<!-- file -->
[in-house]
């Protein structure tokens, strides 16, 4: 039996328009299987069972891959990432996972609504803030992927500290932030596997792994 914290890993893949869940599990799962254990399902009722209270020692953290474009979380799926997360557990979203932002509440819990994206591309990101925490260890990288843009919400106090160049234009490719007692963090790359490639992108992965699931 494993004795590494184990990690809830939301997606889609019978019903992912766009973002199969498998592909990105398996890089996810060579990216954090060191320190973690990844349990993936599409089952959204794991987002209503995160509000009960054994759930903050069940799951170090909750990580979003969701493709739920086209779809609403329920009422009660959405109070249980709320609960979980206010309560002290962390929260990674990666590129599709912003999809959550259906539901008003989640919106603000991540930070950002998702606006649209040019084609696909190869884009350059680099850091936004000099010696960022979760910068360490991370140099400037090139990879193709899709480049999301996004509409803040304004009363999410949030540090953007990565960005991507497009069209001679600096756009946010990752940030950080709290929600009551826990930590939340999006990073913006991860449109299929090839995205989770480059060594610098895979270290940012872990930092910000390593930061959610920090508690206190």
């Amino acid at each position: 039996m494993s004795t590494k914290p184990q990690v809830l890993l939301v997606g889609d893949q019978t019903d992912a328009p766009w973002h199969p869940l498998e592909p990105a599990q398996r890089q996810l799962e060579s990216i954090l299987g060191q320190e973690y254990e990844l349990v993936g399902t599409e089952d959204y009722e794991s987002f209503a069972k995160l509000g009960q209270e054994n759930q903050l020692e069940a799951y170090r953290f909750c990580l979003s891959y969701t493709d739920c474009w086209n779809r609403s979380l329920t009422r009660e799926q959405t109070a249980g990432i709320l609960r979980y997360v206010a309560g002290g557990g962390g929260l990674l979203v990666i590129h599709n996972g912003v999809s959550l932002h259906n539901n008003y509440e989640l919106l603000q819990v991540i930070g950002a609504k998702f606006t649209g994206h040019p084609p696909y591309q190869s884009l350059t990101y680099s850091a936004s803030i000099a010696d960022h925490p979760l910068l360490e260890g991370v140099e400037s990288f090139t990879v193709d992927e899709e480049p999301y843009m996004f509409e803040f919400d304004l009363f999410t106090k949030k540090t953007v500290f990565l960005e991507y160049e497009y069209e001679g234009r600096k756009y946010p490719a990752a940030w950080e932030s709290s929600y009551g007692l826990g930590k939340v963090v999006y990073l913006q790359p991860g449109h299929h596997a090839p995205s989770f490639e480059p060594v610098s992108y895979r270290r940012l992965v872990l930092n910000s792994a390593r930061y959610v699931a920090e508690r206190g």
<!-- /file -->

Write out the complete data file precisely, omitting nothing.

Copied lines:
[in-house]
């Protein structure tokens, strides 16, 4: 039996328009299987069972891959990432996972609504803030992927500290932030596997792994 914290890993893949869940599990799962254990399902009722209270020692953290474009979380799926997360557990979203932002509440819990994206591309990101925490260890990288843009919400106090160049234009490719007692963090790359490639992108992965699931 494993004795590494184990990690809830939301997606889609019978019903992912766009973002199969498998592909990105398996890089996810060579990216954090060191320190973690990844349990993936599409089952959204794991987002209503995160509000009960054994759930903050069940799951170090909750990580979003969701493709739920086209779809609403329920009422009660959405109070249980709320609960979980206010309560002290962390929260990674990666590129599709912003999809959550259906539901008003989640919106603000991540930070950002998702606006649209040019084609696909190869884009350059680099850091936004000099010696960022979760910068360490991370140099400037090139990879193709899709480049999301996004509409803040304004009363999410949030540090953007990565960005991507497009069209001679600096756009946010990752940030950080709290929600009551826990930590939340999006990073913006991860449109299929090839995205989770480059060594610098895979270290940012872990930092910000390593930061959610920090508690206190």
């Amino acid at each position: 039996m494993s004795t590494k914290p184990q990690v809830l890993l939301v997606g889609d893949q019978t019903d992912a328009p766009w973002h199969p869940l498998e592909p990105a599990q398996r890089q996810l799962e060579s990216i954090l299987g060191q320190e973690y254990e990844l349990v993936g399902t599409e089952d959204y009722e794991s987002f209503a069972k995160l509000g009960q209270e054994n759930q903050l020692e069940a799951y170090r953290f909750c990580l979003s891959y969701t493709d739920c474009w086209n779809r609403s979380l329920t009422r009660e799926q959405t109070a249980g990432i709320l609960r979980y997360v206010a309560g002290g557990g962390g929260l990674l979203v990666i590129h599709n996972g912003v999809s959550l932002h259906n539901n008003y509440e989640l919106l603000q819990v991540i930070g950002a609504k998702f606006t649209g994206h040019p084609p696909y591309q190869s884009l350059t990101y680099s850091a936004s803030i000099a010696d960022h925490p979760l910068l360490e260890g991370v140099e400037s990288f090139t990879v193709d992927e899709e480049p999301y843009m996004f509409e803040f919400d304004l009363f999410t106090k949030k540090t953007v500290f990565l960005e991507y160049e497009y069209e001679g234009r600096k756009y946010p490719a990752a940030w950080e932030s709290s929600y009551g007692l826990g930590k939340v963090v999006y990073l913006q790359p991860g449109h299929h596997a090839p995205s989770f490639e480059p060594v610098s992108y895979r270290r940012l992965v872990l930092n910000s792994a390593r930061y959610v699931a920090e508690r206190g």